The stakes are extremely and understanding the relation between poverty and terrorism is a pressing issue. This does not mean that assistance aimed at poverty alleviation should be stopped or reduced until we know more. There are plenty of development needs to be met such as education, health aid and economic growth, among others.

Perhaps, in order to increase the effectiveness of counter-radicalization, counter-terrorism and counter-insurgency related foreign assistance, it is necessary to rethink international and regional programs beyond a simple linkage between poverty and extremism.

Read more about poverty and national security.

Sahar Abi Hassan

Sources: The Christian Science Monitor, The Washington Institute,  Foreign Affairs
Photo: Africatime

In an interview with the British publication The Guardian, Philippe Douste-Blazy, special adviser to the U.N. secretary-general on innovative finance for development, and chairman of the global health partnership Unitaid,  discussed his interest in development, its relationship to poverty and extremism, and the goals of his organization.

Douste-Blazy recounted how his interest in development was sparked by a conversation he had with former French President Chirac, who emphasized for him the  political importance of caring for the 1.5 billion people living in extreme poverty. Chirac’s arguments helped convince Douste-Blazy that the more the world becomes interconnected, the more inequality there is, and that “breed[s] ground for conflict.” Douste-Blazy personalized these issues by stating that if he were an 18-year old living in a developing country and he had to watch his family die from malaria because “the world could not give them less than a pound while knowing that in London or Paris a couple may spend 100 [euros] on dinner, [he could] understand how poverty can be a catalyst for extremist views.”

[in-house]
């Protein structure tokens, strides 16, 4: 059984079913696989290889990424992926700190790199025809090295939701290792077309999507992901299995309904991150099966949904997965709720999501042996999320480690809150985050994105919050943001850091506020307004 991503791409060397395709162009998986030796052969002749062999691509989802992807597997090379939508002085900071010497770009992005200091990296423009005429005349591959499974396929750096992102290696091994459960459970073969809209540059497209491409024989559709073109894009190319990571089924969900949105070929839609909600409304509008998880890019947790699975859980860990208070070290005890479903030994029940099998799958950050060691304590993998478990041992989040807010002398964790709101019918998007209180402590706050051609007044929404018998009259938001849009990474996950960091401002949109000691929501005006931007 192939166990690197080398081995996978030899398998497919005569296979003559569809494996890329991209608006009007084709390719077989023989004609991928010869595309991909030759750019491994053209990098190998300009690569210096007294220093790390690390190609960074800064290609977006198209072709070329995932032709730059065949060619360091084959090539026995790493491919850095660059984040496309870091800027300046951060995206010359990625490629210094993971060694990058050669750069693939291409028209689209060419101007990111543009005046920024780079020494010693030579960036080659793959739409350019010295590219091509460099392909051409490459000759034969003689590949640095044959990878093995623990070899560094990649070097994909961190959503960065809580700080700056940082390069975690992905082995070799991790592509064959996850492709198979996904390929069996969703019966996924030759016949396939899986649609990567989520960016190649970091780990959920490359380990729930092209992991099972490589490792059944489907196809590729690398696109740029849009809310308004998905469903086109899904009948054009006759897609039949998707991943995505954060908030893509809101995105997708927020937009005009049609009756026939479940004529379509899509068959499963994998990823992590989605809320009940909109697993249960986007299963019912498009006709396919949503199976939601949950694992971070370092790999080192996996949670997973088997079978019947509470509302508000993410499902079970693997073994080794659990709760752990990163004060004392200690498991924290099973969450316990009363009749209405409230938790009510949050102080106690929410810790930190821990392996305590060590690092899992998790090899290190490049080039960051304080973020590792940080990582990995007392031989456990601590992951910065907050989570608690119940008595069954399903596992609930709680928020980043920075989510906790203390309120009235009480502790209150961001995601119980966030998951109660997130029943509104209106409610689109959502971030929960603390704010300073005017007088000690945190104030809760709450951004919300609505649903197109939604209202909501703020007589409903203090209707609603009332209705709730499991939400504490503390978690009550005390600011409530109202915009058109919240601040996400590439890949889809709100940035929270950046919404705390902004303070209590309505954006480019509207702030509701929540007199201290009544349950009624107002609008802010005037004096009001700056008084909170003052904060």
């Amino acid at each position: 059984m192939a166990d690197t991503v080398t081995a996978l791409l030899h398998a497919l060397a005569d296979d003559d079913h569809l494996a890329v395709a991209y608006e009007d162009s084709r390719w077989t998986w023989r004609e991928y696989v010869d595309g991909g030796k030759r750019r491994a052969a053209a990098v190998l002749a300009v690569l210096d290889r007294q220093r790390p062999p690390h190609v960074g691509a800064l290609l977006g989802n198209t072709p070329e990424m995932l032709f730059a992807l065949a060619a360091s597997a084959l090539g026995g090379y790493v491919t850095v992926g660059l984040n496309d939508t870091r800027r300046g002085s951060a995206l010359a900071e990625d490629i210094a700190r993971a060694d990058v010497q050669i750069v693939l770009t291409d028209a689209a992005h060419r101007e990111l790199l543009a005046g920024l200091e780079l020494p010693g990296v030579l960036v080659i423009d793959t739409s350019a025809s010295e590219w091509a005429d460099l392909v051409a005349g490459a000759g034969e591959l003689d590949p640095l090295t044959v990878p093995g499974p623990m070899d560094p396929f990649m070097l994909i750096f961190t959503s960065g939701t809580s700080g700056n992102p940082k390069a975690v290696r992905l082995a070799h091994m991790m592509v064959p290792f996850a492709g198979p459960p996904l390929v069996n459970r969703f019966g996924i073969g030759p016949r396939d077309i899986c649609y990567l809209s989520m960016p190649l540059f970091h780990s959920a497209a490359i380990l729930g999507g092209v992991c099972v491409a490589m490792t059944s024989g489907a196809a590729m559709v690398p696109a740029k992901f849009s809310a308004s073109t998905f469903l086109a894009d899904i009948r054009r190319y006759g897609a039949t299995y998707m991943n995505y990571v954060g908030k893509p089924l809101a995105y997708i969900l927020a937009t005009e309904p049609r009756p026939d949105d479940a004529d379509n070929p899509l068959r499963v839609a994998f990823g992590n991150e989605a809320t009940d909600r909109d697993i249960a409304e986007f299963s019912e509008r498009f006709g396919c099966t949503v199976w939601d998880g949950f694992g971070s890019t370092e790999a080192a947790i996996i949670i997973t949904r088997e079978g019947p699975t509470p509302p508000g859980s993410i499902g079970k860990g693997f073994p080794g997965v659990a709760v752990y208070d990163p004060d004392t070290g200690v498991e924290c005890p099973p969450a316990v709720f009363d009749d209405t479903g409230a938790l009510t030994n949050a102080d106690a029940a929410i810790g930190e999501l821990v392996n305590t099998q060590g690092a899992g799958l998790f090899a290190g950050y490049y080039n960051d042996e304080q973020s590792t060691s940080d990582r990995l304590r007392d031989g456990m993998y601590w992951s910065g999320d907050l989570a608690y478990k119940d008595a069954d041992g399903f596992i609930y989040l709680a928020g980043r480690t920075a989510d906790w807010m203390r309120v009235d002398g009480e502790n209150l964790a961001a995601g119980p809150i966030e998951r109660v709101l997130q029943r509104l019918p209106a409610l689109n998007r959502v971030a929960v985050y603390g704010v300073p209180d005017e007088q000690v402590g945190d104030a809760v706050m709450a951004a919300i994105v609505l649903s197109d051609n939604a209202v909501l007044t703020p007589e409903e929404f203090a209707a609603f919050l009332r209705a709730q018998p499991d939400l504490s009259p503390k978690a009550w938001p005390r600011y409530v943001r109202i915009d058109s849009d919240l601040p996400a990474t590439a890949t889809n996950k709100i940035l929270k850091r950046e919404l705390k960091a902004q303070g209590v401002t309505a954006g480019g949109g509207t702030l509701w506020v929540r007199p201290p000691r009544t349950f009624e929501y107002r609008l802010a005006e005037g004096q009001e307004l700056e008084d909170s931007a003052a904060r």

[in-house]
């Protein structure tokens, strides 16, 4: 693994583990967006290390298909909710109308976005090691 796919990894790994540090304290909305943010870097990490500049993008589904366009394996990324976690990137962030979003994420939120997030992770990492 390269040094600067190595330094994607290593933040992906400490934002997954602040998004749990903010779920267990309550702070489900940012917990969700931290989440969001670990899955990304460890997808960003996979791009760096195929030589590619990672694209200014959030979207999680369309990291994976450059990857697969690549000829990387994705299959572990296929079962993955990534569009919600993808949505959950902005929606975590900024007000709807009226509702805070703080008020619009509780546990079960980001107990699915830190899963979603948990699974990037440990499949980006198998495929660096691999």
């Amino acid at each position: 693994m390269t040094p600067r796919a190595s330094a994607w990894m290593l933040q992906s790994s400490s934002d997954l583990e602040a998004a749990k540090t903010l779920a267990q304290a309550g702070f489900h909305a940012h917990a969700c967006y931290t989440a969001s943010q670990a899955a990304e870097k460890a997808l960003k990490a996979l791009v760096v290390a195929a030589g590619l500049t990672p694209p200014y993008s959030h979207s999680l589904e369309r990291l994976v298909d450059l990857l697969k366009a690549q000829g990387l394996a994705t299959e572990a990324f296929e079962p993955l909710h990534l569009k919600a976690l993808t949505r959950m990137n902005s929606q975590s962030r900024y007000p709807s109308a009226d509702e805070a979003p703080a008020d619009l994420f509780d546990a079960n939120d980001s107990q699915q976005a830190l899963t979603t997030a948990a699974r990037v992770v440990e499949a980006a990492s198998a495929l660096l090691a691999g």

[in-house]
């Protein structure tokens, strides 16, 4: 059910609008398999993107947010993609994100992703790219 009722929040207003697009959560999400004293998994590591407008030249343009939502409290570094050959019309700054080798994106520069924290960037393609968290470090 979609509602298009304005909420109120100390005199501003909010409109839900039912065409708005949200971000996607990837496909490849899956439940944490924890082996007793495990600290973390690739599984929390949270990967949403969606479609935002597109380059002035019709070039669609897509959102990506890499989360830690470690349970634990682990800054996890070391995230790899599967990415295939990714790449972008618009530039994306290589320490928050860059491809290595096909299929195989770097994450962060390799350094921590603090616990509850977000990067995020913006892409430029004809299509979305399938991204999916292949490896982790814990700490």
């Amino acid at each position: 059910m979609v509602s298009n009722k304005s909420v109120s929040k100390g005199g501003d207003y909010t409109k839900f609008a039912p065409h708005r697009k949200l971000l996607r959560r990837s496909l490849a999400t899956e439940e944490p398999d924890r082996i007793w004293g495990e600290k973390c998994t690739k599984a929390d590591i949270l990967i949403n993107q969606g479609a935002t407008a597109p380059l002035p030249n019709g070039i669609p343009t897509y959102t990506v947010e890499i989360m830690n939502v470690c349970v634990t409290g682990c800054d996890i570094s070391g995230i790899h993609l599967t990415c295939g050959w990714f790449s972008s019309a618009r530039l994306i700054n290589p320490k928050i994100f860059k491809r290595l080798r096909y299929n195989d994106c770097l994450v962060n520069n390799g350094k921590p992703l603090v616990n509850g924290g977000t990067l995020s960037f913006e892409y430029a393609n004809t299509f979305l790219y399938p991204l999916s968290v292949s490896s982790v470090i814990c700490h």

In his interview Douste-Blazy also described how Unitaid, which uses innovative financing to help facilitate accessibility to the diagnosis and treatment of HIV/AIDS, Malaria, and Tuberculosis in developing countries, started off with the concept of raising plane ticket prices by 1 euro and donating that 1 to raise these funds. Unitaid was established in 2006 by Brazil, Chile, France, Norway, and the U.K. Today, various members support this mission, including organizations from the global south. Douste-Blazy asserted that this mission’s key goal is to show the international community that this “levy tax on plane tickets” can produce solid results through new financing models further beyond the U.N. Millennium Development Goals. To address the financial problems of development, he said that there is a need for “new sources of innovative financing,” that invest in the poor of today so that they can become the “economic actors of tomorrow” cutting off the ties between poverty and extremism.

Leen Abdallah

Source: Guardian